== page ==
SANTA FE, N.M. — Operators of a taxpayer-funded spacecraft launch facility in New Mexico are seeking greater confidentiality for tenants that include aspiring commercial spaceflight company Virgin Galactic, urging lawmakers to enact exemptions to state open-records laws.
Managers of the Spaceport America hangar, testing facilities, rocket launch pad and two-mile runway say greater secrecy provisions are needed to compete for new aerospace-industry tenants against competition from a growing list of government-subsidized launch facilities, from Virginia to Alaska.
Taxpayers paid for the state-of-the-art, $220 million spaceport after British billionaire Richard Branson and former Gov. Bill Richardson, a Democrat, pitched the plan.
Nearly a decade later, unmanned rocket launches are routine at the facility that has yet to live up to full expectations as a hub for human space travel. The Virgin Galactic program was set back years by a midflight failure over California in 2014 that left a test pilot dead.
Dan Hicks, state-employed CEO of Spaceport America, said the need for secrecy goes beyond highly technical trade secrets to information about flight dates or infrastructure upgrades that might tip-off competitors. He said two prospective tenants walked away in the past because of privacy concerns. He declined to name the companies.
“They want to protect their intellectual capital and some of them have shareholders who are watching,” Hicks said.
He stressed that companies that rely on taxpayer-subsidized infrastructure don’t deserve the same scrutiny as government agencies or directly subsidized businesses.
A bill backed by GOP Gov. Susana Martinez and Democratic Senate President Mary Kay Papen would exempt a variety of spaceport records from the state’s Inspection of Public Records Act. An initial committee hearing is scheduled Tuesday.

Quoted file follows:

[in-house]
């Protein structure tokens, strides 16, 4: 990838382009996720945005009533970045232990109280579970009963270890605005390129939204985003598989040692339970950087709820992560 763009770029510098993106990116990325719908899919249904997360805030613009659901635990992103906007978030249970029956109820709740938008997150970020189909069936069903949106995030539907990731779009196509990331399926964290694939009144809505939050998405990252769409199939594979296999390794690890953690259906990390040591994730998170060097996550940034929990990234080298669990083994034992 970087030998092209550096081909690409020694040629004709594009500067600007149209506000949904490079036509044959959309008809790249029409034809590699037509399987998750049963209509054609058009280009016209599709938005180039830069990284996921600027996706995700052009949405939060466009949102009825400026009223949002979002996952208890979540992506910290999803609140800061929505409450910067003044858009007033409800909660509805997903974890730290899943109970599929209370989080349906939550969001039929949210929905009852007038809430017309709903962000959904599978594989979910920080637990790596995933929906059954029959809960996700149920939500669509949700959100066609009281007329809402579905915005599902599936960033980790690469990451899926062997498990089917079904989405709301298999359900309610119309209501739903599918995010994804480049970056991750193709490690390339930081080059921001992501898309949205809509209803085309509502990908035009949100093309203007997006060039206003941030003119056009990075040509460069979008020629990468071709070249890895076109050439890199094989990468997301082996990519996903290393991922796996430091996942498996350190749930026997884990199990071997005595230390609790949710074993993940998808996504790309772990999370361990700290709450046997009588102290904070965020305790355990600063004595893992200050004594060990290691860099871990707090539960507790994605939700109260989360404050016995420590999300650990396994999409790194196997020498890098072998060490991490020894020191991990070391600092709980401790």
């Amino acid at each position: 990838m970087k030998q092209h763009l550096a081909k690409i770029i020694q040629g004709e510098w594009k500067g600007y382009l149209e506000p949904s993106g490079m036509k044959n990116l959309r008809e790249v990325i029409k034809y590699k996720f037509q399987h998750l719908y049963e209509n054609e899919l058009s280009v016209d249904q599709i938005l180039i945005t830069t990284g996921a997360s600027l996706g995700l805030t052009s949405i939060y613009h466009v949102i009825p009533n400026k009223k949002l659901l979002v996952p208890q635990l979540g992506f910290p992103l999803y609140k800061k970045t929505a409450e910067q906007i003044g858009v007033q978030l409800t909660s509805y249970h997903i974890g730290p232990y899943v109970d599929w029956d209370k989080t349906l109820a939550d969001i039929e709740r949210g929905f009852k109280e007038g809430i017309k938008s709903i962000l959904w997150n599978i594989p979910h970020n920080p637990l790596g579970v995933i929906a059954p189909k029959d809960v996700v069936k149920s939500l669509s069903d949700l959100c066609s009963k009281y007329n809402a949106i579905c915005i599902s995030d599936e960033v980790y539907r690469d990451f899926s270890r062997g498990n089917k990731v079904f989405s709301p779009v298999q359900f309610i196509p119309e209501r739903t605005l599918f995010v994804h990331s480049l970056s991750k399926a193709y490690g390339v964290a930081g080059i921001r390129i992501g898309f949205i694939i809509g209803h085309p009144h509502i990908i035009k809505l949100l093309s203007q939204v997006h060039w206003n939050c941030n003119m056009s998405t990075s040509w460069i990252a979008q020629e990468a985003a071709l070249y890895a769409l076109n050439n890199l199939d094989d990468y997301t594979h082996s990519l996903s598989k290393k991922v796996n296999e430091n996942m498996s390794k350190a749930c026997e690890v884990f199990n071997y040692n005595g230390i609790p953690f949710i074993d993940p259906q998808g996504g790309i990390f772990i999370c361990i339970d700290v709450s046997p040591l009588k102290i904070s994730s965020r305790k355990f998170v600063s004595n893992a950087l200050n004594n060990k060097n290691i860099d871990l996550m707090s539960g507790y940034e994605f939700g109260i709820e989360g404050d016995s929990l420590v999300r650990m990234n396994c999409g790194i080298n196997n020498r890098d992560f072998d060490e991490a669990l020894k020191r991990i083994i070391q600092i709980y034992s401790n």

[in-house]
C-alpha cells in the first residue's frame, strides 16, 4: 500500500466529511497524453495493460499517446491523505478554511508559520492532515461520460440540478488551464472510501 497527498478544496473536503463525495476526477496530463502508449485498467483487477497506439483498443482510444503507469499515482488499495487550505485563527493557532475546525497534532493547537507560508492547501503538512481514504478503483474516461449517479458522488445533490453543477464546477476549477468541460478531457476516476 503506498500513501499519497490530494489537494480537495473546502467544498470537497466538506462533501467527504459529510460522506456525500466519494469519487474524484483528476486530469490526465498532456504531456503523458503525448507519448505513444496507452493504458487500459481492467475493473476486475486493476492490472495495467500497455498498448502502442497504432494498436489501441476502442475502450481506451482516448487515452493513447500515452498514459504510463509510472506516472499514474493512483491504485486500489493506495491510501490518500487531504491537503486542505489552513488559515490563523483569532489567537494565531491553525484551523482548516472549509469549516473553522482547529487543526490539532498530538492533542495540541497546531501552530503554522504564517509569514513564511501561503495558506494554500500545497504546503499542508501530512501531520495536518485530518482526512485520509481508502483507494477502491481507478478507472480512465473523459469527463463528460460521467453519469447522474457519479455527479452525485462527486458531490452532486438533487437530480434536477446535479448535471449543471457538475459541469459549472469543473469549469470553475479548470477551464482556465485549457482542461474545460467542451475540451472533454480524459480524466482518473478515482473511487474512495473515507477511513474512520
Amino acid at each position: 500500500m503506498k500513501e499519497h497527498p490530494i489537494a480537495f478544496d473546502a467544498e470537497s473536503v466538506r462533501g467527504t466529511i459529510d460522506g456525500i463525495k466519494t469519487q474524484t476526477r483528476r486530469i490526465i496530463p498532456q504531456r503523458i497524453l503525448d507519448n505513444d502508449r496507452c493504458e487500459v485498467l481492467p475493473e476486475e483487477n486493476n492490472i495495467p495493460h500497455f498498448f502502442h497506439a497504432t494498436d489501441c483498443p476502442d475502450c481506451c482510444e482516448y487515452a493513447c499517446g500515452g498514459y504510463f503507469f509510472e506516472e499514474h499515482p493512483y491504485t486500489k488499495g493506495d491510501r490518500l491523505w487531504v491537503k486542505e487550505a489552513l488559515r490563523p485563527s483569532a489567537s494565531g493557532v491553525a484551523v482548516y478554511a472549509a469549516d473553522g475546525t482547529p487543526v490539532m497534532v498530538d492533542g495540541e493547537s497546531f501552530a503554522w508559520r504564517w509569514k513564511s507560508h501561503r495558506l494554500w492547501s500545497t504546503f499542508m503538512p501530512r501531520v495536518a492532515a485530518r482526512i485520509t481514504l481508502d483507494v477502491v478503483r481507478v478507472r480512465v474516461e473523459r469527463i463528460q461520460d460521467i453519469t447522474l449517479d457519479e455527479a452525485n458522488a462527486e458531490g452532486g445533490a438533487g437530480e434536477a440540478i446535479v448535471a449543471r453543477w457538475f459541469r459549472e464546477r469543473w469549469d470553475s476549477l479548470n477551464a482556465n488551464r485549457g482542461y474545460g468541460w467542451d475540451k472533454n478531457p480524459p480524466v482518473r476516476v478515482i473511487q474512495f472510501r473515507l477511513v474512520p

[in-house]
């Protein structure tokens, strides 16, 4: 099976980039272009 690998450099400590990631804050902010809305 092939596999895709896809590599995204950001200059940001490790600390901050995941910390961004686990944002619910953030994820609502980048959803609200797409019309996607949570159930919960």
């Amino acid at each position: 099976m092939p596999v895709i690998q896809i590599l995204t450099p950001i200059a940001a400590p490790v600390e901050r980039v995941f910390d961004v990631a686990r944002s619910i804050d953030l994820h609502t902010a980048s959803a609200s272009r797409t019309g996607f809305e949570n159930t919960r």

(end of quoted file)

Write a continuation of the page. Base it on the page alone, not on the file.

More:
Under the bill as written, any information related to security — such as video footage or visitor logs — would be confidential and exempt from public disclosure. Information about “cyber-infrastructure” including data systems also could be withheld.
Spaceport tenants or “customers” would have discretion over any release of information that would affect trade secrets “or adversely affect proprietary interests of the authority or its customers.”
New Mexico Foundation for Open Government Executive Director Peter St. Cyr says the bill could interfere with appropriate public scrutiny of management and operations at the New Mexico Spaceport Authority that oversees Spaceport America, with implications for public safety and the environment.
“We understand the concerns about economic development and making sure the spaceport is competitive,” he said. “The bill is too broad. They need to narrow it to trade secrets that would reveal technology or research that gets their booster rockets into space.”
Hicks said his office is not attempting to escape any public scrutiny. The Spaceport Authority that he runs is seeking a $620,000 increase in state general fund spending for the coming fiscal year, over its current $375,000 allotment.
Lawmakers also are being asked to fund a three-year, $46 million capital outlay project to expand fueling infrastructure, add a processing center for space payloads, create a new aircraft taxiway and more.
Virgin Galactic Executive Vice President Jonathan Firth said Monday his company is supporting the secrecy bill in the interest of helping the Spaceport Authority attract customers but has no direct stake in the outcome.
“We also realize that it has to be done in a responsible way that ensures the spaceport is accountable to New Mexico taxpayers,” he said.